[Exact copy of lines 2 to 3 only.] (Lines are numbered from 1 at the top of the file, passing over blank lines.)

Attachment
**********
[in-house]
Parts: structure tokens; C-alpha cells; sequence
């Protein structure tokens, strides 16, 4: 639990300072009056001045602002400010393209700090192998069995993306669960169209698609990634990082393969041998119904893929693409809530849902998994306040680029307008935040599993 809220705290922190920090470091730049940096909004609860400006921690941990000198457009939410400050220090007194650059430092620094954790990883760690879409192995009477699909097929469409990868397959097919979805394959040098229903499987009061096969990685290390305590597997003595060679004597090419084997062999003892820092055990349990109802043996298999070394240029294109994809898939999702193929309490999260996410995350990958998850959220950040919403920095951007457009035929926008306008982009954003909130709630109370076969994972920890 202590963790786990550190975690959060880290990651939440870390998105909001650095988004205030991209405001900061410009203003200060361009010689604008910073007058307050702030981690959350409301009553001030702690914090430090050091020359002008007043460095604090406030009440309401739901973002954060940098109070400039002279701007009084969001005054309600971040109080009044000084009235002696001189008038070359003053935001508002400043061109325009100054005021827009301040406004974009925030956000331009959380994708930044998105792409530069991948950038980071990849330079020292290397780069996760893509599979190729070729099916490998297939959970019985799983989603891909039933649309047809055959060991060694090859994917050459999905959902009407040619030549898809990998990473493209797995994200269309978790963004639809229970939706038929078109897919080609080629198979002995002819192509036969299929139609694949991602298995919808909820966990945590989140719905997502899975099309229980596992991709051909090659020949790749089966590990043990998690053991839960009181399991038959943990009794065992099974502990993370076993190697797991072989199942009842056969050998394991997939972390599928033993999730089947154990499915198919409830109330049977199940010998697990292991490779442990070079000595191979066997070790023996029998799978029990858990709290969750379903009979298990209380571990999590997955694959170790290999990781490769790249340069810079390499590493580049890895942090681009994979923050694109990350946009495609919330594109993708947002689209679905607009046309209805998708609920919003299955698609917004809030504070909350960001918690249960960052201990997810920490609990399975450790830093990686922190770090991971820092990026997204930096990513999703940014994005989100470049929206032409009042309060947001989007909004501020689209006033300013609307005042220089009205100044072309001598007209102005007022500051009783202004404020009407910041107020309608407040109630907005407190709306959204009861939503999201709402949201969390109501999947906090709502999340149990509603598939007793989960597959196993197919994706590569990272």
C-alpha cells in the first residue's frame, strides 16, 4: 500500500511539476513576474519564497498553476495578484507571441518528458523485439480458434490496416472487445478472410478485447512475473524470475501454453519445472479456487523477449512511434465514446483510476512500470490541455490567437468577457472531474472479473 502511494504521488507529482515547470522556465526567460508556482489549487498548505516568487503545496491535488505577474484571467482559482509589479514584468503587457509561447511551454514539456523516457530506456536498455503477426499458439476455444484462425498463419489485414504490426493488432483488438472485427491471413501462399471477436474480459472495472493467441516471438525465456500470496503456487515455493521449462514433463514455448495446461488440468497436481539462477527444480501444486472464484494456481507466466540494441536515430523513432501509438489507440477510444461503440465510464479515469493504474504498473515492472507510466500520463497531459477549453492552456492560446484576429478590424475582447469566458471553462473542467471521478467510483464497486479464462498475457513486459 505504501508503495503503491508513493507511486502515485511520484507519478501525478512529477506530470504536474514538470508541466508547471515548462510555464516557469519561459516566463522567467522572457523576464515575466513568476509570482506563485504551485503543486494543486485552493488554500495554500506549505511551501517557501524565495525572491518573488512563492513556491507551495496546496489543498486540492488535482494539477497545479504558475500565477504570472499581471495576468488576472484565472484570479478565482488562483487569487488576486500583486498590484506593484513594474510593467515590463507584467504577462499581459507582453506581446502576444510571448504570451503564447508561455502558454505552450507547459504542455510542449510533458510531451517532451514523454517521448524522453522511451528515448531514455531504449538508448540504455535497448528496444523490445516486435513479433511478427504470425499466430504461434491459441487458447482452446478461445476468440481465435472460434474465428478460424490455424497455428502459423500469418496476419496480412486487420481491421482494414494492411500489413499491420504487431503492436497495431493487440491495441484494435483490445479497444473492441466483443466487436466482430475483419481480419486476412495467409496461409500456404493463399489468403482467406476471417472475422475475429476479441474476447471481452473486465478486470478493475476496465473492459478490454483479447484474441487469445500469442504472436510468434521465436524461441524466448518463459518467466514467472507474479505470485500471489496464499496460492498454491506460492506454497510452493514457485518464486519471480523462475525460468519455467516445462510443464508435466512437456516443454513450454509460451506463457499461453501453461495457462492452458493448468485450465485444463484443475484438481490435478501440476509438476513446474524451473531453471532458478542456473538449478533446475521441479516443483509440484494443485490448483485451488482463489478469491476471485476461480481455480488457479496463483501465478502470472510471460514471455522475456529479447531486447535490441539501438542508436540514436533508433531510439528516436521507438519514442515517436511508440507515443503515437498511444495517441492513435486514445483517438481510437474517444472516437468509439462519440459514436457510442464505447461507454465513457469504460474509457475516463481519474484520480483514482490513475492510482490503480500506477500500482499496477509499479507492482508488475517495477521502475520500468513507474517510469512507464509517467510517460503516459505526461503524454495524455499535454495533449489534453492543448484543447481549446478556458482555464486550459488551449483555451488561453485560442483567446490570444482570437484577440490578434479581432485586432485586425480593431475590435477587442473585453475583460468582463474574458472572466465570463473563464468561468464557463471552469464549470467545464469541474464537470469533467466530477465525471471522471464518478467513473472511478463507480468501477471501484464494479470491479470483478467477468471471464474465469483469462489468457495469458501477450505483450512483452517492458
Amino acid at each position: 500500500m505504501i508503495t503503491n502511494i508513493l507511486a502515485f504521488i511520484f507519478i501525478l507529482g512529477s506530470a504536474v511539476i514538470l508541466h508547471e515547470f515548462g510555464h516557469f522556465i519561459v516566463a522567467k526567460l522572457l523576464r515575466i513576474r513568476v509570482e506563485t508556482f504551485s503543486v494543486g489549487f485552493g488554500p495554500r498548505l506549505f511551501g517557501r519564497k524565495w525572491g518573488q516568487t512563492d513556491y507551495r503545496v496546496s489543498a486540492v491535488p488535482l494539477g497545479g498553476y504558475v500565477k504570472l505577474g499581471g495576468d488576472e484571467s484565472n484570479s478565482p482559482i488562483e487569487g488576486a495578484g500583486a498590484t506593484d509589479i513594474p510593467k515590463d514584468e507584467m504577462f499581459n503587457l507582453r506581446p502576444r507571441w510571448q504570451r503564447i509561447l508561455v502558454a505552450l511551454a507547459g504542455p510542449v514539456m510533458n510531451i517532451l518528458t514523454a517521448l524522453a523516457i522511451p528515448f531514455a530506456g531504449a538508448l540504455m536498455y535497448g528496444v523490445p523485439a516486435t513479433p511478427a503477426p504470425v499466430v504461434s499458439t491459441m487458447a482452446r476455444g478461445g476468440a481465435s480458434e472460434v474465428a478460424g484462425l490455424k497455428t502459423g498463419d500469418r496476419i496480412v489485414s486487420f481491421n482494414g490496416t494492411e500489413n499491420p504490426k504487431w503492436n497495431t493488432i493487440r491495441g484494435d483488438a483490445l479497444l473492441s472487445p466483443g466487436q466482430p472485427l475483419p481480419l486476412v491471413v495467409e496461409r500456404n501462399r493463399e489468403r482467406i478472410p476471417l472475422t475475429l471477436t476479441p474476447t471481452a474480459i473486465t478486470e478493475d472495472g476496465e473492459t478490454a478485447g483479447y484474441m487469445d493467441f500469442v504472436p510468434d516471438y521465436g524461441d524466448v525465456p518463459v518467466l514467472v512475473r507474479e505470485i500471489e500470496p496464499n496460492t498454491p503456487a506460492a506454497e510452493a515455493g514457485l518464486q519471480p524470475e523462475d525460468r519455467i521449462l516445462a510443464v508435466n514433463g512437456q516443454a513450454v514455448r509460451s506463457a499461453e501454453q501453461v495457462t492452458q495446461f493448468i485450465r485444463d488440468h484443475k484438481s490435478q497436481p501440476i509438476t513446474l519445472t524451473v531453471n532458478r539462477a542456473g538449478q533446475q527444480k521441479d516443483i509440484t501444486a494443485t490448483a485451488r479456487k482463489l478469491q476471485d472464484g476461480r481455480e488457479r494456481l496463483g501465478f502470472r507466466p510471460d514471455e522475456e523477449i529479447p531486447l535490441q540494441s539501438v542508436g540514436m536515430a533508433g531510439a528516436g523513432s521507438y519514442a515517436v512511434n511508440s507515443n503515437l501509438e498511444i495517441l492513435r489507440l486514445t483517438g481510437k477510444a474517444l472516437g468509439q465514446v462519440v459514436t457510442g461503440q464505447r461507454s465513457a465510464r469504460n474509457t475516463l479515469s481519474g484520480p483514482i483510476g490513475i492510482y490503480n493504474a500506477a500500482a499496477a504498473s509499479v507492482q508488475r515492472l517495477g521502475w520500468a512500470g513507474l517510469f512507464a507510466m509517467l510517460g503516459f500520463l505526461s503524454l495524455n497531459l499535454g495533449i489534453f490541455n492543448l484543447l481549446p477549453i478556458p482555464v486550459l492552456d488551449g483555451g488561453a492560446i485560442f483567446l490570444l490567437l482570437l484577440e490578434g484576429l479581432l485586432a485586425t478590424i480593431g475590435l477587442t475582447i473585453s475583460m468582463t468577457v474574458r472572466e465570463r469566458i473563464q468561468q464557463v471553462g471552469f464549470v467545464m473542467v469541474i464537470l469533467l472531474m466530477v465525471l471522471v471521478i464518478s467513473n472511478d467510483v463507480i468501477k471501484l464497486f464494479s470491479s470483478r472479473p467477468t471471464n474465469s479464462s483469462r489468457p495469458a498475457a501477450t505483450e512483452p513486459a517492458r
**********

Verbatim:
Parts: structure tokens; C-alpha cells; sequence
């Protein structure tokens, strides 16, 4: 639990300072009056001045602002400010393209700090192998069995993306669960169209698609990634990082393969041998119904893929693409809530849902998994306040680029307008935040599993 809220705290922190920090470091730049940096909004609860400006921690941990000198457009939410400050220090007194650059430092620094954790990883760690879409192995009477699909097929469409990868397959097919979805394959040098229903499987009061096969990685290390305590597997003595060679004597090419084997062999003892820092055990349990109802043996298999070394240029294109994809898939999702193929309490999260996410995350990958998850959220950040919403920095951007457009035929926008306008982009954003909130709630109370076969994972920890 202590963790786990550190975690959060880290990651939440870390998105909001650095988004205030991209405001900061410009203003200060361009010689604008910073007058307050702030981690959350409301009553001030702690914090430090050091020359002008007043460095604090406030009440309401739901973002954060940098109070400039002279701007009084969001005054309600971040109080009044000084009235002696001189008038070359003053935001508002400043061109325009100054005021827009301040406004974009925030956000331009959380994708930044998105792409530069991948950038980071990849330079020292290397780069996760893509599979190729070729099916490998297939959970019985799983989603891909039933649309047809055959060991060694090859994917050459999905959902009407040619030549898809990998990473493209797995994200269309978790963004639809229970939706038929078109897919080609080629198979002995002819192509036969299929139609694949991602298995919808909820966990945590989140719905997502899975099309229980596992991709051909090659020949790749089966590990043990998690053991839960009181399991038959943990009794065992099974502990993370076993190697797991072989199942009842056969050998394991997939972390599928033993999730089947154990499915198919409830109330049977199940010998697990292991490779442990070079000595191979066997070790023996029998799978029990858990709290969750379903009979298990209380571990999590997955694959170790290999990781490769790249340069810079390499590493580049890895942090681009994979923050694109990350946009495609919330594109993708947002689209679905607009046309209805998708609920919003299955698609917004809030504070909350960001918690249960960052201990997810920490609990399975450790830093990686922190770090991971820092990026997204930096990513999703940014994005989100470049929206032409009042309060947001989007909004501020689209006033300013609307005042220089009205100044072309001598007209102005007022500051009783202004404020009407910041107020309608407040109630907005407190709306959204009861939503999201709402949201969390109501999947906090709502999340149990509603598939007793989960597959196993197919994706590569990272």